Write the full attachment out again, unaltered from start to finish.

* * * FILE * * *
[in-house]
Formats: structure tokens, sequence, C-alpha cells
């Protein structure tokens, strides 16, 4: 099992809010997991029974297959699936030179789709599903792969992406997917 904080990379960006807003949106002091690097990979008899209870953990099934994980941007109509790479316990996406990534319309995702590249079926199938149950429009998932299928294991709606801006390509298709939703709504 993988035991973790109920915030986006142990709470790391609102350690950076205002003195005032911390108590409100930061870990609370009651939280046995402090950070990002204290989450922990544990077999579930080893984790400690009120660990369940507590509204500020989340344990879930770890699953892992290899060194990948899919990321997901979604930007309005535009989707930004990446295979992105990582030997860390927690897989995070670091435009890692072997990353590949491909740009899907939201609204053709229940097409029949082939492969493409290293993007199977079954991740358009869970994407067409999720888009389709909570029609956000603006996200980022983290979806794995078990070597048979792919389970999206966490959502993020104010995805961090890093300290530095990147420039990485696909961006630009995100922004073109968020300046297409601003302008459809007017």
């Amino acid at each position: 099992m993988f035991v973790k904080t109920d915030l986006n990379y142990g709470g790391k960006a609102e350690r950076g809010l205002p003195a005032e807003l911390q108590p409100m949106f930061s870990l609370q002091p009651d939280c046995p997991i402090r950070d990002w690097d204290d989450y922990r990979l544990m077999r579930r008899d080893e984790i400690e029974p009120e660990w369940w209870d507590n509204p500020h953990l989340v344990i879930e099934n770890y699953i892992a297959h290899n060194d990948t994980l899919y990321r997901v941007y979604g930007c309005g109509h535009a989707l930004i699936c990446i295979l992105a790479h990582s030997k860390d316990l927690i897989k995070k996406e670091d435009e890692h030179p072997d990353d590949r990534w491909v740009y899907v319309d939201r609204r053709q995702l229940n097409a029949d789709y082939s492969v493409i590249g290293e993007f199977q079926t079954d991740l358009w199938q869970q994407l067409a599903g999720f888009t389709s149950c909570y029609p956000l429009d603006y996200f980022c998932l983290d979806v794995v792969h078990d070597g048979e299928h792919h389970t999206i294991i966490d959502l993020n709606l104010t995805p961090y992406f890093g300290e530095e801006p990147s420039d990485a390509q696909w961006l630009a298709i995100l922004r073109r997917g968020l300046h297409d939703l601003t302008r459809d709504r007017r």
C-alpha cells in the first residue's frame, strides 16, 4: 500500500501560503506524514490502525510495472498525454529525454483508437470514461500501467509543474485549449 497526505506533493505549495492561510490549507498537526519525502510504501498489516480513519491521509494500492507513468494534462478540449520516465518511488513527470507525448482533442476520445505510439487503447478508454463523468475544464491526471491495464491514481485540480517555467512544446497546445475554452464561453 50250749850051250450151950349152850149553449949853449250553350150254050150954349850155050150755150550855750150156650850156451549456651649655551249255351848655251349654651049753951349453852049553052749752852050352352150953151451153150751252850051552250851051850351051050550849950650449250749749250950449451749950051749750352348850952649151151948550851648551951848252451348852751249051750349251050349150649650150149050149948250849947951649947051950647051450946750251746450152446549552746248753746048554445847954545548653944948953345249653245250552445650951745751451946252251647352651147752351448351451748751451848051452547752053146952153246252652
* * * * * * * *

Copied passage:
[in-house]
Formats: structure tokens, sequence, C-alpha cells
């Protein structure tokens, strides 16, 4: 099992809010997991029974297959699936030179789709599903792969992406997917 904080990379960006807003949106002091690097990979008899209870953990099934994980941007109509790479316990996406990534319309995702590249079926199938149950429009998932299928294991709606801006390509298709939703709504 993988035991973790109920915030986006142990709470790391609102350690950076205002003195005032911390108590409100930061870990609370009651939280046995402090950070990002204290989450922990544990077999579930080893984790400690009120660990369940507590509204500020989340344990879930770890699953892992290899060194990948899919990321997901979604930007309005535009989707930004990446295979992105990582030997860390927690897989995070670091435009890692072997990353590949491909740009899907939201609204053709229940097409029949082939492969493409290293993007199977079954991740358009869970994407067409999720888009389709909570029609956000603006996200980022983290979806794995078990070597048979792919389970999206966490959502993020104010995805961090890093300290530095990147420039990485696909961006630009995100922004073109968020300046297409601003302008459809007017």
């Amino acid at each position: 099992m993988f035991v973790k904080t109920d915030l986006n990379y142990g709470g790391k960006a609102e350690r950076g809010l205002p003195a005032e807003l911390q108590p409100m949106f930061s870990l609370q002091p009651d939280c046995p997991i402090r950070d990002w690097d204290d989450y922990r990979l544990m077999r579930r008899d080893e984790i400690e029974p009120e660990w369940w209870d507590n509204p500020h953990l989340v344990i879930e099934n770890y699953i892992a297959h290899n060194d990948t994980l899919y990321r997901v941007y979604g930007c309005g109509h535009a989707l930004i699936c990446i295979l992105a790479h990582s030997k860390d316990l927690i897989k995070k996406e670091d435009e890692h030179p072997d990353d590949r990534w491909v740009y899907v319309d939201r609204r053709q995702l229940n097409a029949d789709y082939s492969v493409i590249g290293e993007f199977q079926t079954d991740l358009w199938q869970q994407l067409a599903g999720f888009t389709s149950c909570y029609p956000l429009d603006y996200f980022c998932l983290d979806v794995v792969h078990d070597g048979e299928h792919h389970t999206i294991i966490d959502l993020n709606l104010t995805p961090y992406f890093g300290e530095e801006p990147s420039d990485a390509q696909w961006l630009a298709i995100l922004r073109r997917g968020l300046h297409d939703l601003t302008r459809d709504r007017r």
C-alpha cells in the first residue's frame, strides 16, 4: 500500500501560503506524514490502525510495472498525454529525454483508437470514461500501467509543474485549449 497526505506533493505549495492561510490549507498537526519525502510504501498489516480513519491521509494500492507513468494534462478540449520516465518511488513527470507525448482533442476520445505510439487503447478508454463523468475544464491526471491495464491514481485540480517555467512544446497546445475554452464561453 50250749850051250450151950349152850149553449949853449250553350150254050150954349850155050150755150550855750150156650850156451549456651649655551249255351848655251349654651049753951349453852049553052749752852050352352150953151451153150751252850051552250851051850351051050550849950650449250749749250950449451749950051749750352348850952649151151948550851648551951848252451348852751249051750349251050349150649650150149050149948250849947951649947051950647051450946750251746450152446549552746248753746048554445847954545548653944948953345249653245250552445650951745751451946252251647352651147752351448351451748751451848051452547752053146952153246252652